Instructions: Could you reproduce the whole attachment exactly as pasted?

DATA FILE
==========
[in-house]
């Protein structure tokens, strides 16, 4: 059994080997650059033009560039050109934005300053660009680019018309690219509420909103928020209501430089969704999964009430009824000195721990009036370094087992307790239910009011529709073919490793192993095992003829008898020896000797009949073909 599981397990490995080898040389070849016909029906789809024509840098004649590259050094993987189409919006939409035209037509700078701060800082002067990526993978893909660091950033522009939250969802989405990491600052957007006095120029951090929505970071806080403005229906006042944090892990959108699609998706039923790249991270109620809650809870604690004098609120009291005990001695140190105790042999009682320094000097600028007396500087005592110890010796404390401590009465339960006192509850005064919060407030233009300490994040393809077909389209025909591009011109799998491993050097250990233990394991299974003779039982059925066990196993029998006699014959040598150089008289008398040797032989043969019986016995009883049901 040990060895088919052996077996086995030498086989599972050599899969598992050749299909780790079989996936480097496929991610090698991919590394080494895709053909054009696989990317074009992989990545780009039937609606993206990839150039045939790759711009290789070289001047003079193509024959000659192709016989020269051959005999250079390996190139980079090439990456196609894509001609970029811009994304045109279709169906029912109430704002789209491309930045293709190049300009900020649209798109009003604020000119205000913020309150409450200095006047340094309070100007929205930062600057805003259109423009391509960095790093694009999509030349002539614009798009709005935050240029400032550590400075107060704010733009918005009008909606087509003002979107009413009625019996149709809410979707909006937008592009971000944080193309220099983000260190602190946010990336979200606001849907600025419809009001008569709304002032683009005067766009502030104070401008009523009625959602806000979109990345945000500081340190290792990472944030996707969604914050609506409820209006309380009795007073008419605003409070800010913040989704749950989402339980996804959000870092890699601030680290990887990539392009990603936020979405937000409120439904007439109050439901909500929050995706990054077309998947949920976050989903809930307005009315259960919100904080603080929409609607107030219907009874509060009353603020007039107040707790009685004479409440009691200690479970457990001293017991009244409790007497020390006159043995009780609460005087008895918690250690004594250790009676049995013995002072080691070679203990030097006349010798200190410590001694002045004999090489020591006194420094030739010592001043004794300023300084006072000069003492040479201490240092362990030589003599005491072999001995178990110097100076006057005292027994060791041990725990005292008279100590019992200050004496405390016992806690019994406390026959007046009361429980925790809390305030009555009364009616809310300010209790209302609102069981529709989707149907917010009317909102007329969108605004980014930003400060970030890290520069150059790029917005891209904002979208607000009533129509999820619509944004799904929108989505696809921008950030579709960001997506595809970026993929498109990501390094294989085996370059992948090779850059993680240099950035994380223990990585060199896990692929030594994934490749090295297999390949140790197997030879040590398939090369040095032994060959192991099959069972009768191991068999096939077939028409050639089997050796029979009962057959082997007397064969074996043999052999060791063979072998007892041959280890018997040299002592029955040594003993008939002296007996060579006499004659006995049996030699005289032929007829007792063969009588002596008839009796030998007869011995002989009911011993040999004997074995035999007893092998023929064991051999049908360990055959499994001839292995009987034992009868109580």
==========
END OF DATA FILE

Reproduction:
[in-house]
């Protein structure tokens, strides 16, 4: 059994080997650059033009560039050109934005300053660009680019018309690219509420909103928020209501430089969704999964009430009824000195721990009036370094087992307790239910009011529709073919490793192993095992003829008898020896000797009949073909 599981397990490995080898040389070849016909029906789809024509840098004649590259050094993987189409919006939409035209037509700078701060800082002067990526993978893909660091950033522009939250969802989405990491600052957007006095120029951090929505970071806080403005229906006042944090892990959108699609998706039923790249991270109620809650809870604690004098609120009291005990001695140190105790042999009682320094000097600028007396500087005592110890010796404390401590009465339960006192509850005064919060407030233009300490994040393809077909389209025909591009011109799998491993050097250990233990394991299974003779039982059925066990196993029998006699014959040598150089008289008398040797032989043969019986016995009883049901 040990060895088919052996077996086995030498086989599972050599899969598992050749299909780790079989996936480097496929991610090698991919590394080494895709053909054009696989990317074009992989990545780009039937609606993206990839150039045939790759711009290789070289001047003079193509024959000659192709016989020269051959005999250079390996190139980079090439990456196609894509001609970029811009994304045109279709169906029912109430704002789209491309930045293709190049300009900020649209798109009003604020000119205000913020309150409450200095006047340094309070100007929205930062600057805003259109423009391509960095790093694009999509030349002539614009798009709005935050240029400032550590400075107060704010733009918005009008909606087509003002979107009413009625019996149709809410979707909006937008592009971000944080193309220099983000260190602190946010990336979200606001849907600025419809009001008569709304002032683009005067766009502030104070401008009523009625959602806000979109990345945000500081340190290792990472944030996707969604914050609506409820209006309380009795007073008419605003409070800010913040989704749950989402339980996804959000870092890699601030680290990887990539392009990603936020979405937000409120439904007439109050439901909500929050995706990054077309998947949920976050989903809930307005009315259960919100904080603080929409609607107030219907009874509060009353603020007039107040707790009685004479409440009691200690479970457990001293017991009244409790007497020390006159043995009780609460005087008895918690250690004594250790009676049995013995002072080691070679203990030097006349010798200190410590001694002045004999090489020591006194420094030739010592001043004794300023300084006072000069003492040479201490240092362990030589003599005491072999001995178990110097100076006057005292027994060791041990725990005292008279100590019992200050004496405390016992806690019994406390026959007046009361429980925790809390305030009555009364009616809310300010209790209302609102069981529709989707149907917010009317909102007329969108605004980014930003400060970030890290520069150059790029917005891209904002979208607000009533129509999820619509944004799904929108989505696809921008950030579709960001997506595809970026993929498109990501390094294989085996370059992948090779850059993680240099950035994380223990990585060199896990692929030594994934490749090295297999390949140790197997030879040590398939090369040095032994060959192991099959069972009768191991068999096939077939028409050639089997050796029979009962057959082997007397064969074996043999052999060791063979072998007892041959280890018997040299002592029955040594003993008939002296007996060579006499004659006995049996030699005289032929007829007792063969009588002596008839009796030998007869011995002989009911011993040999004997074995035999007893092998023929064991051999049908360990055959499994001839292995009987034992009868109580």